Helping interns transition from campus to workplace

September 21, 2011 at 1:41 pm | Posted in Uncategorized | Leave a comment
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Coach Susan Sandberg

Susan Sandberg

The recent Labor statistics just came in, showing unemployment still at a flat 9.1%. On a positive note other statistics show that internships play a critical role in the job search. NACE found that employers will get approximately 40 percent of their new college hires for 2011 from their internship and co-op programs. Those student interns who become new employees have learned how to transition successfully from campus to workplace.

Here are a few tips to pass onto your current interns to maximize their chances of becoming part of that 40%:

  • Cell phone and email etiquette:  Your student interns may think that they should demonstrate ability to multitask by going to meetings, answering cell phone calls, and texting simultaneously. Neuroscientists report that humans can barely attend to more than one stimulus at a time and have extreme difficulty undertaking multiple tasks concurrently. Emphasize to your students that paying attention to your computer or electronic gadget while talking to someone is rude, regardless of the industry. As one business owner explained to his intern in his first hour on the job: “In a professional environment it’s never a good idea to ignore your clients, boss or anyone else when you’re having a conversation. Doing so says your time is more valuable than their time.”
  • Reality checks:  Rowan University journalism professor and internship coordinator Kathryn Quigley made a 4-minute movie about an aspiring journalism intern who doesn’t have any clips — he does, however, have a poem about death that he’d like to send to editors. Prof. Quigley says that she loves her students and they do well at their internships, but sometimes their questions before starting an internship just make her shake her head. She created the video to be funny, not mean, as well as to make a few points. “An internship is supposed to expand your world and teach you new things. Intern work is about learning, not showing off. Lower your expectations. You can do it – have a little confidence.” Your Career Center may not have such a video, but you could assign a mentor to each intern and set up an intern online chat room to encourage reality checks, helping interns transition more smoothly from campus to workplace.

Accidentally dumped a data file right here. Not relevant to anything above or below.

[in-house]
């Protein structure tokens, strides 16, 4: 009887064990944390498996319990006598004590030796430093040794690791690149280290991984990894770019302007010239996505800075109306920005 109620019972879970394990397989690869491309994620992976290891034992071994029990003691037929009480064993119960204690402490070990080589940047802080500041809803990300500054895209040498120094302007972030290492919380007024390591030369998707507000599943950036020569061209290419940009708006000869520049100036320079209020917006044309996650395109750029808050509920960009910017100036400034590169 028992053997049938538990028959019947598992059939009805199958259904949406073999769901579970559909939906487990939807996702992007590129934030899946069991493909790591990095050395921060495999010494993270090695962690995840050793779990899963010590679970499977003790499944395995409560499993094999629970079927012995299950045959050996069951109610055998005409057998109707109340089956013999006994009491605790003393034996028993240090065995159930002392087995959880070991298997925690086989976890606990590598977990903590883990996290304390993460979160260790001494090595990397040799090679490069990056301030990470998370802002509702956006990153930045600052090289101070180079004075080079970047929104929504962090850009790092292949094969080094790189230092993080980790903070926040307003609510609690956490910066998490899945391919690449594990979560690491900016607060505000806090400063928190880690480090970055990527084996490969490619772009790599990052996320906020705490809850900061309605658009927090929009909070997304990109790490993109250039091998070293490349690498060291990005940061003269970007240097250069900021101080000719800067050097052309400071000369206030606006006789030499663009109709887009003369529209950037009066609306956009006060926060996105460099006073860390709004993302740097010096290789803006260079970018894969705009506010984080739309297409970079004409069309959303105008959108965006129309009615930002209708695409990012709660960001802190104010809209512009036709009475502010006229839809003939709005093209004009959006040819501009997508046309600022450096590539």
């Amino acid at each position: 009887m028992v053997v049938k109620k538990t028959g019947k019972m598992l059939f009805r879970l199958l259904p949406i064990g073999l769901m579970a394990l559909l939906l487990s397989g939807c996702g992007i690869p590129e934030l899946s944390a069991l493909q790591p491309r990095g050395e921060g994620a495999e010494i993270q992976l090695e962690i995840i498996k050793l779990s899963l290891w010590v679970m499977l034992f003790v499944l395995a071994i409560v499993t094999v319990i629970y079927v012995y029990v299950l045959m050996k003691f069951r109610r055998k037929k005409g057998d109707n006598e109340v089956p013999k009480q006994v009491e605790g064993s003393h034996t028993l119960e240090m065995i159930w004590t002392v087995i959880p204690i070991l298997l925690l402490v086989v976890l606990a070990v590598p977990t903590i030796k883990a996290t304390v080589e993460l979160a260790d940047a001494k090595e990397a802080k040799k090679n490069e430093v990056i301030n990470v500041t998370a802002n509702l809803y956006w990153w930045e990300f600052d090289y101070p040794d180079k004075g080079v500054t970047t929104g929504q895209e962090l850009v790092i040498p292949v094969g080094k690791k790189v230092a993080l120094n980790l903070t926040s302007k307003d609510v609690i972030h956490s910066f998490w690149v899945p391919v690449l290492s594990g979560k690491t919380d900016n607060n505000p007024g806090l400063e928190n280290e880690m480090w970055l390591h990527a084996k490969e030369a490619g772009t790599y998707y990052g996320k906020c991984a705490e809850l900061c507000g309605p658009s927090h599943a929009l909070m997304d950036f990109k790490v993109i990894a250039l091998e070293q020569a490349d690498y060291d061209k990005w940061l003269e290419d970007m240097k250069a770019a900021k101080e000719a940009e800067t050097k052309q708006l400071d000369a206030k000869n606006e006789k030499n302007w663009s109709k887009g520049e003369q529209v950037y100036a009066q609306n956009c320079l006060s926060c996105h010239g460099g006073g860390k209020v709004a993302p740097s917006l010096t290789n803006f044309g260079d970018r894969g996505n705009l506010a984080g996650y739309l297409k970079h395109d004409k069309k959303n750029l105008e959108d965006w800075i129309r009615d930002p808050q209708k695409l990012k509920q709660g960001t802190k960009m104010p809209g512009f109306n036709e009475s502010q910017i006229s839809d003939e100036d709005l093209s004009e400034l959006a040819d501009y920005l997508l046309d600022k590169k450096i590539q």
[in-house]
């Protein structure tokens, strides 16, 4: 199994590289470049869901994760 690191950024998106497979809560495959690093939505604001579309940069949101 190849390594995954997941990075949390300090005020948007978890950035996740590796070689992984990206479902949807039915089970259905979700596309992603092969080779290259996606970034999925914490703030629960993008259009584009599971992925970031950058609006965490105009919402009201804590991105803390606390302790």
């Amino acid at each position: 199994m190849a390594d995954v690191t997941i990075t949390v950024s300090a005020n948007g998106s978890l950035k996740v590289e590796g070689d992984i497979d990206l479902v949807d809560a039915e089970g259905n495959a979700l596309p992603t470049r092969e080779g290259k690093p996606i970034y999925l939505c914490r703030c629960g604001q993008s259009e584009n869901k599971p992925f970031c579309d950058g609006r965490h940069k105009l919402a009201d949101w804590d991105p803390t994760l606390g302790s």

• Time Management:  You can support student efforts by providing them with a semester calendar and directions to fill in important dates such as class times and holidays as well as study hours.  They’ve probably already worked out their internship schedule to be compatible with class requirements. Let them know it would not be helpful to their future careers to keep changing the internship hours.  If necessary, suggest that your students delete activities and concentrate on their internships. If they’re having difficulties keeping a part-time job along with the internship, suggest financial aid options for them. Establish a set time for your interns to report their progress on their internships, whether it’s a weekly report or an online diary.

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